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Chronic Strongyloides stercoralis infection in former British Far East prisoners of war

G.V. Gill , E. Welch , J.W. Bailey , D.R. Bell , N.J. Beeching
DOI: http://dx.doi.org/10.1093/qjmed/hch133 789-795 First published online: 29 November 2004

Abstract

Background: Chronic infections with the nematode worm Strongyloides stercoralis can occur in former WWII Far East prisoners of war (FEPOWs). The condition may be asymptomatic, but frequently causes a characteristic urticarial ‘larva currens’ rash. Under conditions of immunosuppression (particularly systemic corticosteroid treatment) potentially fatal dissemination of larvae (‘hyperinfection‘) may occur.

Aim: To review our total experience of strongyloidiasis in former FEPOWs, and investigate its prevalence, characteristics and risk factors.

Design: Retrospective case series.

Methods: We reviewed 2072 records of all FEPOWs seen at the Liverpool School of Tropical Medicine, 1968–2002. Cases with strongyloidiasis were compared with non-infected controls.

Results: There were 248 (12%) with strongyloidiasis. Diagnostic features included larva currens rash (70%), eosinophilia (66%), positive faecal culture (30%), positive faecal microscopy (26%), and positive serology (64%). Mean (±SD) age of cases was 65 ± 7 years, and as expected, their blood eosinophil counts were significantly higher than controls (775 vs. 238 × 106/l, p < 0.001). Captivity on the Thai-Burma Railway (vs. elsewhere) was significantly associated with strongyloidiasis (78% cases vs. 40% controls, OR 4.19, CI 2.70–6.81, p < 0.001). In terms of prevalence, strongyloidiasis occurred in 166/1032 men imprisoned on the Burma Railway (16.1%). Malaria (88% vs. 69%, p < 0.001) and tropical ulcer (53% vs. 42%, p < 0.02) were more common amongst cases than controls, probably because these diseases were very common on the Burma Railway.

Discussion:S. stercoralis infection is common amongst ex-FEPOWs, particularly those from the Thai-Burma Railway project. It is usually characterized by a ‘larva currens’ rash and marked eosinophilia. The condition is eminently treatable, and continued diagnostic surveillance is needed, if cases of potentially fatal hyperinfection are to be avoided.

Introduction

The fall of Singapore in February 1942 resulted in the capture of over 100 000 Allied troops—predominantly British, Dutch and Australian. They were held in Changi Jail on the outskirts of the city. Some stayed here for the duration of captivity, but in September 1942, large contingents (including 50 000 British prisoners) left Singapore in cattle trucks for Thailand. There, they formed a slave labour force to build the notorious Thai-Burma Railway: 400 km of track over mountainous jungle from Ban Pong in Thailand to Thanbyuzayat in Burma. The project was completed in October 1943, at a cost of 13 000 British lives (and considerably more of the local Asiatic labour). The railway aimed to provide a troop and equipment transport system for a planned invasion of India, but this never materialized.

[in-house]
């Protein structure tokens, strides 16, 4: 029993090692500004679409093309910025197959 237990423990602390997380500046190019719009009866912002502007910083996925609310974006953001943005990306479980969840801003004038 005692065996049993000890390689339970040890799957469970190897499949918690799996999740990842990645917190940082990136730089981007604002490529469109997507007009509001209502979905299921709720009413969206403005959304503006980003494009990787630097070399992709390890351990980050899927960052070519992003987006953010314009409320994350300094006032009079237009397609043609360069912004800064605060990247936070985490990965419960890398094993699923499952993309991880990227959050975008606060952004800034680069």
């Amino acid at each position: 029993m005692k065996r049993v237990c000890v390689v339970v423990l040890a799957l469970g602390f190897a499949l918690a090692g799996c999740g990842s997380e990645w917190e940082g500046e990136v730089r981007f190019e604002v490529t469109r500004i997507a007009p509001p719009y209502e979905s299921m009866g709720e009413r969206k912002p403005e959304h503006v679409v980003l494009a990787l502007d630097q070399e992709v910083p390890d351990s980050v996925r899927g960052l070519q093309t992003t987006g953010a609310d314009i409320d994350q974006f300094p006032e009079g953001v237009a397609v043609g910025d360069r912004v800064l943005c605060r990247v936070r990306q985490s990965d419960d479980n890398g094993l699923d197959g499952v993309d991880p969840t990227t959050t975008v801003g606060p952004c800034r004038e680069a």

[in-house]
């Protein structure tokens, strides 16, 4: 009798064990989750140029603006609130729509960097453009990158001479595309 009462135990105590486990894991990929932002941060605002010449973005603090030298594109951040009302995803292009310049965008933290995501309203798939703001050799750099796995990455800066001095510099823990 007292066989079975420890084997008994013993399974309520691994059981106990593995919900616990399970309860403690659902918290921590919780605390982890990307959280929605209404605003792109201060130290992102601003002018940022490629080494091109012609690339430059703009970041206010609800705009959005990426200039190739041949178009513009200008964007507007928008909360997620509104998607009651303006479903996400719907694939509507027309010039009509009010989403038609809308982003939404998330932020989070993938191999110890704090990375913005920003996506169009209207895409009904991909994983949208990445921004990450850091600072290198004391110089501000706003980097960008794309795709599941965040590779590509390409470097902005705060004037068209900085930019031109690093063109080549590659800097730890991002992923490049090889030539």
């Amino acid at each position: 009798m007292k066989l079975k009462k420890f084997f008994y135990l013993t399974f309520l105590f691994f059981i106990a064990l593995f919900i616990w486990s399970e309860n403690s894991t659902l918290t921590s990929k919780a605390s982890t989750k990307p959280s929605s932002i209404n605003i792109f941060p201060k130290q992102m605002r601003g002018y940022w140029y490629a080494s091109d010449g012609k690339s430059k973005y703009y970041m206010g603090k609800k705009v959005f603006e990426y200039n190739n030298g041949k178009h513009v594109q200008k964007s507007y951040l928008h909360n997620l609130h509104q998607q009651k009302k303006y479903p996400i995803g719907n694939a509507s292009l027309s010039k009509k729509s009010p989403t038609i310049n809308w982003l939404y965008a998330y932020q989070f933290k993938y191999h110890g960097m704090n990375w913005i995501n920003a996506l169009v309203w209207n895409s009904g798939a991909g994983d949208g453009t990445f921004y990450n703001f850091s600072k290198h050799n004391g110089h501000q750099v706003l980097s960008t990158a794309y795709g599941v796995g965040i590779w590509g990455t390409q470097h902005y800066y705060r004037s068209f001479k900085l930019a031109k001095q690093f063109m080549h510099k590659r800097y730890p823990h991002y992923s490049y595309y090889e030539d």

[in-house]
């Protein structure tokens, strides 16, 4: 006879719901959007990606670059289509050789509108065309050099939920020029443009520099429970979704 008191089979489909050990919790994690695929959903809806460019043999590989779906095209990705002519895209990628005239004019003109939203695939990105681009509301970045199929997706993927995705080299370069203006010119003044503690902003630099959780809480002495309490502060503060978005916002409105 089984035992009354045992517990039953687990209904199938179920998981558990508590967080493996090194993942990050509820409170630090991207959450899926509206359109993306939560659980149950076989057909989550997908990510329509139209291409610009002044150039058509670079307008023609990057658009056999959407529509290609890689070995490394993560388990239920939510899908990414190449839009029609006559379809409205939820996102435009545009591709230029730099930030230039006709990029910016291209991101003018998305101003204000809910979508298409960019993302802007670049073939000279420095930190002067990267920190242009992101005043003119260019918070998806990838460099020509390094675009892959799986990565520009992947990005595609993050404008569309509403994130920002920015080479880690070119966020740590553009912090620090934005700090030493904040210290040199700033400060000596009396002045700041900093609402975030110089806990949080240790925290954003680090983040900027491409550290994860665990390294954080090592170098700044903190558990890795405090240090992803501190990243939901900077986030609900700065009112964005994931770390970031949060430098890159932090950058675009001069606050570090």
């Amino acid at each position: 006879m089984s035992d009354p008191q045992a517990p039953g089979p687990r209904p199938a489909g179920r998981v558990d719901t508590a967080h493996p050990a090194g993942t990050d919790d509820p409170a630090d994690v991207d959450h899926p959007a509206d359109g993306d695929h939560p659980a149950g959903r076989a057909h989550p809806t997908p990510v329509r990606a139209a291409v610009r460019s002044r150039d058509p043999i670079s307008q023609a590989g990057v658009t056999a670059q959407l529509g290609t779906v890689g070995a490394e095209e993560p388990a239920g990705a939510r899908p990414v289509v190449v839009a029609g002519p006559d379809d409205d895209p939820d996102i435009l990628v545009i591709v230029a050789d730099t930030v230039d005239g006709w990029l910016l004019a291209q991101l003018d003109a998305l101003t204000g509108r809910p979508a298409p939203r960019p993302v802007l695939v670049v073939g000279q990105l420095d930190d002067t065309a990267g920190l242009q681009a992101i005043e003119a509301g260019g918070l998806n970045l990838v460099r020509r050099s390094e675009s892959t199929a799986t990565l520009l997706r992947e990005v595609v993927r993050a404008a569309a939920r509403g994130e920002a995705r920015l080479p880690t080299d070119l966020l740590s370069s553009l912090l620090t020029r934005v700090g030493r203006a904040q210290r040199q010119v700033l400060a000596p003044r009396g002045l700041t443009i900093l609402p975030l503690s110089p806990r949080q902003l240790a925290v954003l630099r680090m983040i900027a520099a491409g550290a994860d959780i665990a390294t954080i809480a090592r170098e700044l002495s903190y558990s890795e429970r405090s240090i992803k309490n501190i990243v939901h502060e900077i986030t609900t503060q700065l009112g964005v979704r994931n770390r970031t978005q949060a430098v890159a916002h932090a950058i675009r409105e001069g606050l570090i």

British troops were imprisoned in other parts of South-East Asia and the Far East (e.g. Hong Kong, Java, Formosa, Japan), but the largest numbers were imprisoned in Singapore or on the Burma Railway. In all areas of imprisonment, work was hard, food poor and scarce, and medical supplies scant. Malaria and dysentery (both amoebic and bacillary) were common, as well as cholera, tropical ulcers, and both ‘wet’ and ‘dry’ forms of beriberi. Prisoners on the Burma Railway fared particularly badly—devastating forms of nutritional deficiency syndromes were seen, and penetrating tropical ulcers were a frequent cause of amputation.1,,2

Following release, a variety of adverse health effects have been described in surviving ex-Far East Prisoners of War (FEPOWs). These include significant long-term psychiatric syndromes in up to one-third,3,,4 as well as increased prevalence of osteoarthritis, duodenal ulceration and chronic obstructive pulmonary disease (COPD). There is also evidence of increased mortality from tuberculosis and cirrhosis in the early post-war years.5 With regard to cirrhosis, it is of interest that many years later, very high levels of hepatitis B serological markers were demonstrated in FEPOW survivors.6 There is also evidence of persistence of some tropical diseases after release.7 Occasional cases of quartan malaria, tropical ulcer, beriberi cardiomyopathy and intestinal amoebiasis have been found.7–9 Persisting nutritional neuropathies are well-described and occur in at least 5% of FEPOWs—usually in the form of painful lower-limb neuropathy, or reduced visual acuity due to nutritional amblyopia.10,,11 The most frequent and documented of the long-term infective sequelae of the FEPOW experience, however, is continued infection with the nematode worm Strongyloides stercoralis.8